Once the useful properties in an organism have been identified, researchers look for ways to apply them.
Researchers have discovered that white rot fungi produce a compound that kills the bacteria causing a type of stomach ulcer. The compound is produced in such tiny quantities that it cannot be used commercially. A New Zealand company is making an artificial copy of it which can be made in sufficient quantities to produce a medicine.
Another New Zealand firm, Living Cell Technologies, develops cell treatments for neurolgical disorders in humans. They collect cells from a unique herd of disease-free pigs that evolved from pigs left in the subantarctic Auckland Islands.
The information and communications technology (ICT) sector contributed $6.2 billion (5.1%) to gross domestic product in 2007. There were around 8,800 companies – 8.5% had annual revenues of more than a million dollars.
ICT is an important growth industry, and also a vital ‘enabling technology’ for other industries. In a sparsely-populated country with many geographical barriers to communication, ICT offers ways for people to connect. ICT also helps people to connect with other countries and limits New Zealand’s isolation from markets.
The website for Barack Obama’s 2008 US presidential campaign used software from a small Wellington company. Silverstripe was founded in 2000 by Sigurd Magnusson, Sam Minee and Tim Copeland. Wellington City Council’s small business enterprise centre helped them develop a content management system, and support from Google meant it could be used in various languages. When the US Democratic Party bought the Silverstripe system for their Obama campaign website, it opened doors to other work. Silverstripe now has offices in Australia and London.
The growth of the ICT industry depends on improved broadband access. In 2006 nearly 65% of New Zealand households had access to the internet, but only a third had a broadband connection – the country ranked 13th out of 30 OECD countries for its rate of broadband subscribers.
In 2008 the government introduced a strategy to improve access. Broadband is especially important outside the main cities. Farms as well as factories need broadband technology to track markets and improve management.
Christchurch is the centre of the ICT industry in New Zealand. More than 200 software companies are based in the Canterbury region, responsible for 50% of New Zealand’s software development. About one in every 300 people in Christchurch writes software for a living.
Christchurch is also New Zealand’s largest manufacturing centre for ICT exports. Tait Electronics, set up in Christchurch in 1969, is a major international supplier of digital mobile radio systems. Around 95% of its products are exported to more than 130 countries. In 2008 the company employed 800 people worldwide.
New Zealand researchers need very fast broadband in order to transfer large amounts of data at high speeds to each other and to people overseas.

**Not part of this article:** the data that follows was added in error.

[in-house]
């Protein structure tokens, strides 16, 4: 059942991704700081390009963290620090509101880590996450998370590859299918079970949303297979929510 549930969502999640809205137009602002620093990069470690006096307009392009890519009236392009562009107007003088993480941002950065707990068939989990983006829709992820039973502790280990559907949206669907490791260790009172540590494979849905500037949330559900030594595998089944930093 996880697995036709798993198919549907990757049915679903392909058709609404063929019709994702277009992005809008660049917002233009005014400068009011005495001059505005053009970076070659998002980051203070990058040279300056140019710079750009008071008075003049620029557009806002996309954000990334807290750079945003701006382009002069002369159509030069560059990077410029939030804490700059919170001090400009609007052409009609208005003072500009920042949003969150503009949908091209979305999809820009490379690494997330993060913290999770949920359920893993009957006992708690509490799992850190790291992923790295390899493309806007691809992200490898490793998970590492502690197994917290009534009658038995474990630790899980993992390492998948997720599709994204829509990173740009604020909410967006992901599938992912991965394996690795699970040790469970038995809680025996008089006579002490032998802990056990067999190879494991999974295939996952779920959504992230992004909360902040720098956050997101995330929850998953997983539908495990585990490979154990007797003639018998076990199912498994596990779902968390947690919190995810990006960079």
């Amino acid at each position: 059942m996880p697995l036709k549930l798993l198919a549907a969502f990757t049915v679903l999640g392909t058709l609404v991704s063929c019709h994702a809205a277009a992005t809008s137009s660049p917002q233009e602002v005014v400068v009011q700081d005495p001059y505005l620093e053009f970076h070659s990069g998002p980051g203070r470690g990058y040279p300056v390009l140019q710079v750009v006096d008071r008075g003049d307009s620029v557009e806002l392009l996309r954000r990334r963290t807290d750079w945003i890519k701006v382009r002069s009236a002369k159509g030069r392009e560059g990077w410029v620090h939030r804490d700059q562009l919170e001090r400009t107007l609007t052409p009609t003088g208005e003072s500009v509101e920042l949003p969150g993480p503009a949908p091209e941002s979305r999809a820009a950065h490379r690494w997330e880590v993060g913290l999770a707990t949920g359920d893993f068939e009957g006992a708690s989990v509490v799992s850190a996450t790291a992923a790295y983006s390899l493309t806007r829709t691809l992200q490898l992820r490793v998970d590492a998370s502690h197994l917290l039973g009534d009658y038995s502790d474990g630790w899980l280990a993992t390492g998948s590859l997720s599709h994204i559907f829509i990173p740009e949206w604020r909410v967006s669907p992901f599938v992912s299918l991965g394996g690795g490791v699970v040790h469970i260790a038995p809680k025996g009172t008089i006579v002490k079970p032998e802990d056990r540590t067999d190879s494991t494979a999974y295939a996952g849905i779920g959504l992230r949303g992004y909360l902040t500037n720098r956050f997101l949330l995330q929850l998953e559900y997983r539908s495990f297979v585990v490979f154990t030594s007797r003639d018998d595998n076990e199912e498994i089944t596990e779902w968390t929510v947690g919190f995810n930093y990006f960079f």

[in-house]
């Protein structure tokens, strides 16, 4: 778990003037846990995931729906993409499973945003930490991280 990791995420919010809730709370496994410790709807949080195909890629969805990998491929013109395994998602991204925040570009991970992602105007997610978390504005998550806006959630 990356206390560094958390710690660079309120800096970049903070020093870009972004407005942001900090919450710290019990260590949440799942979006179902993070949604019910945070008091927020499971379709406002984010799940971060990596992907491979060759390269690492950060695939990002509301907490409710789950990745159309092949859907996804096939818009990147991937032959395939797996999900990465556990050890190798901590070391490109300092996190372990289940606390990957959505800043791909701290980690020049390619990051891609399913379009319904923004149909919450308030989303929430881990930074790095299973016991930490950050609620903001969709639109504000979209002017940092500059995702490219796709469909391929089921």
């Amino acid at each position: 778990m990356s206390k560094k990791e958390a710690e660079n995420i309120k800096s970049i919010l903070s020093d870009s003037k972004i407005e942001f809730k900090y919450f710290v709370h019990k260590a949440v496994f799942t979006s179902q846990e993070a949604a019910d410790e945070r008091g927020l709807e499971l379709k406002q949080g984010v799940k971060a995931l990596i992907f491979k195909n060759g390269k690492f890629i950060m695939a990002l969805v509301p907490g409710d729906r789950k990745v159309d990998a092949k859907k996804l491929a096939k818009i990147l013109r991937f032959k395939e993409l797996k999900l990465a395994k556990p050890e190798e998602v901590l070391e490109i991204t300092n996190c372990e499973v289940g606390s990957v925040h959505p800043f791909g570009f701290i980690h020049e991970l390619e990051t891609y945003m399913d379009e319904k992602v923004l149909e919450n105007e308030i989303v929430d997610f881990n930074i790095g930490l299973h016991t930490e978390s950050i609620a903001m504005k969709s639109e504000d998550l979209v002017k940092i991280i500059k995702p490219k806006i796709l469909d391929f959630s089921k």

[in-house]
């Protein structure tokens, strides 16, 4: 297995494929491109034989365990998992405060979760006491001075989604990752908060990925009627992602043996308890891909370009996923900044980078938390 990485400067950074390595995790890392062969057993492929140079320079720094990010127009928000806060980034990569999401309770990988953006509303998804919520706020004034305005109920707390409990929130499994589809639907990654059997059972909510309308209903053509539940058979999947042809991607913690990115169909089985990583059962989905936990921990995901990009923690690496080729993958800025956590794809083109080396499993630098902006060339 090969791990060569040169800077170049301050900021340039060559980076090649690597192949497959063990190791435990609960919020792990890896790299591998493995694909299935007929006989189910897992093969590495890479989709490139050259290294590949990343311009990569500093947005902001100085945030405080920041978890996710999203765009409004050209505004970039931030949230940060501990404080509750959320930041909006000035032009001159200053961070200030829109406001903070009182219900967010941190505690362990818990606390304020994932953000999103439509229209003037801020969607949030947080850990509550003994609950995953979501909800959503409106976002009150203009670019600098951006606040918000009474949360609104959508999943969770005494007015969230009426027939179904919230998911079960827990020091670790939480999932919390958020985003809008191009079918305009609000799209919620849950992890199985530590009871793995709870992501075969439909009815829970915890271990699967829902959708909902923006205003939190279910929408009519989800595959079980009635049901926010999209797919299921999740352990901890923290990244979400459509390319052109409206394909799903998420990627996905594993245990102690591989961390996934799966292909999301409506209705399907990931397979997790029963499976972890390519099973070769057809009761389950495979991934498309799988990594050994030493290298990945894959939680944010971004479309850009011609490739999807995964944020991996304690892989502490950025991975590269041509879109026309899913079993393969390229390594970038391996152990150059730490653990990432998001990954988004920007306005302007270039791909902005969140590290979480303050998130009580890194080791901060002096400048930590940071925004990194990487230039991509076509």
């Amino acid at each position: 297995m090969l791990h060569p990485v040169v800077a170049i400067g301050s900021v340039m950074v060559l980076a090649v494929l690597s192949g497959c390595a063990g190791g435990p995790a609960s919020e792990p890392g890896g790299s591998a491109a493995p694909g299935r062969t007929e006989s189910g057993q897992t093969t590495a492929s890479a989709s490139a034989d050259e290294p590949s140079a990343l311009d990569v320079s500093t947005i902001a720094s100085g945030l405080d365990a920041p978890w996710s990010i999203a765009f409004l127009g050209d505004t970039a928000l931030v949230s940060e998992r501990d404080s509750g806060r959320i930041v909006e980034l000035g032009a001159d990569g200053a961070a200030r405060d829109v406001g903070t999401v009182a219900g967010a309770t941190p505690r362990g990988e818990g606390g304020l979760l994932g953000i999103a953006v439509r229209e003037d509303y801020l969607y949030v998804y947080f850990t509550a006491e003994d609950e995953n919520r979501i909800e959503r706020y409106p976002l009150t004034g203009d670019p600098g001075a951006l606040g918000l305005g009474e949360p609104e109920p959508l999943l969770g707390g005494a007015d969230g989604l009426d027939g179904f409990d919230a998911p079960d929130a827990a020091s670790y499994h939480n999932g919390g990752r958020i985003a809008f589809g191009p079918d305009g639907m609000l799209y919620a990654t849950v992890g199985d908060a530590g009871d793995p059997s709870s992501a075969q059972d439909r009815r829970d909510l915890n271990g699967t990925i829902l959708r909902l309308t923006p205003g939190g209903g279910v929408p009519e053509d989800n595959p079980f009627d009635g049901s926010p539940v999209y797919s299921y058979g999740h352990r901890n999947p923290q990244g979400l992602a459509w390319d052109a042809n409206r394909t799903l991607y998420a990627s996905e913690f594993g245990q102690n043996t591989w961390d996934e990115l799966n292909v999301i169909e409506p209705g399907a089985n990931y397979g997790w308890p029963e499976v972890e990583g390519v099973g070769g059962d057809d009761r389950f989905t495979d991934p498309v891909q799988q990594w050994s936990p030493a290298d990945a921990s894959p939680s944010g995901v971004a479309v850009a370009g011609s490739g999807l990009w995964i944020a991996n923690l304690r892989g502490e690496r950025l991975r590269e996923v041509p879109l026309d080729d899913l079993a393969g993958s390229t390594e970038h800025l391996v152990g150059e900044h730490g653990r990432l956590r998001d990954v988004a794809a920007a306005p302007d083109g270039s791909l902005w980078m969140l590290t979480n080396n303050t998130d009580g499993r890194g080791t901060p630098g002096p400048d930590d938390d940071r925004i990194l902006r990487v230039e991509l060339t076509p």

The Kiwi Advanced Research and Education Network (KAREN, now REANNZ) can transmit data at speeds 1,000 times faster than current broadband. Through video streaming of high-resolution images and sound, REANNZ gives New Zealand researchers remote access to experiments involving large, high-cost facilities. For example, New Zealand geologists and geophysicists instantly receive data from faultlines around the world. Its members are the tertiary education institutions, Crown research institutes and the National Library.
ICT has the potential to transform the future of some small and isolated communities. People living in Westport on the South Island’s West Coast can electronically consult a doctor in Greymouth, about 100 kilometres south. ICT combined with diagnostic equipment – to measure blood pressure, temperature and pulse rate – means doctors can provide after-hours emergency care, surgical assessments and scheduled outpatient clinics.
In the early 2000s the Māori tribe Tūhoe developed its own digital strategy to offer everyone in its remote, mountainous tribal area access to wireless broadband internet. The tribe developed the strategy in line with tribal custom to ensure that ICT supports and extends Tūhoe’s cultural heritage.
Many Māori tribal areas are in remote and far-flung locations. The internet plays an important role in tribal communication.
Te Whānau-ā-Apanui tribe’s traditional land is strung along the coast in the Bay of Plenty. The tribe is offering all its high-school students training and qualifications in ICT to help the members of the tribe keep in touch, and to give young people more career choices.
Callaghan, Paul. Wool to weta: transforming New Zealand’s culture and economy. Auckland: Auckland University Press, 2009.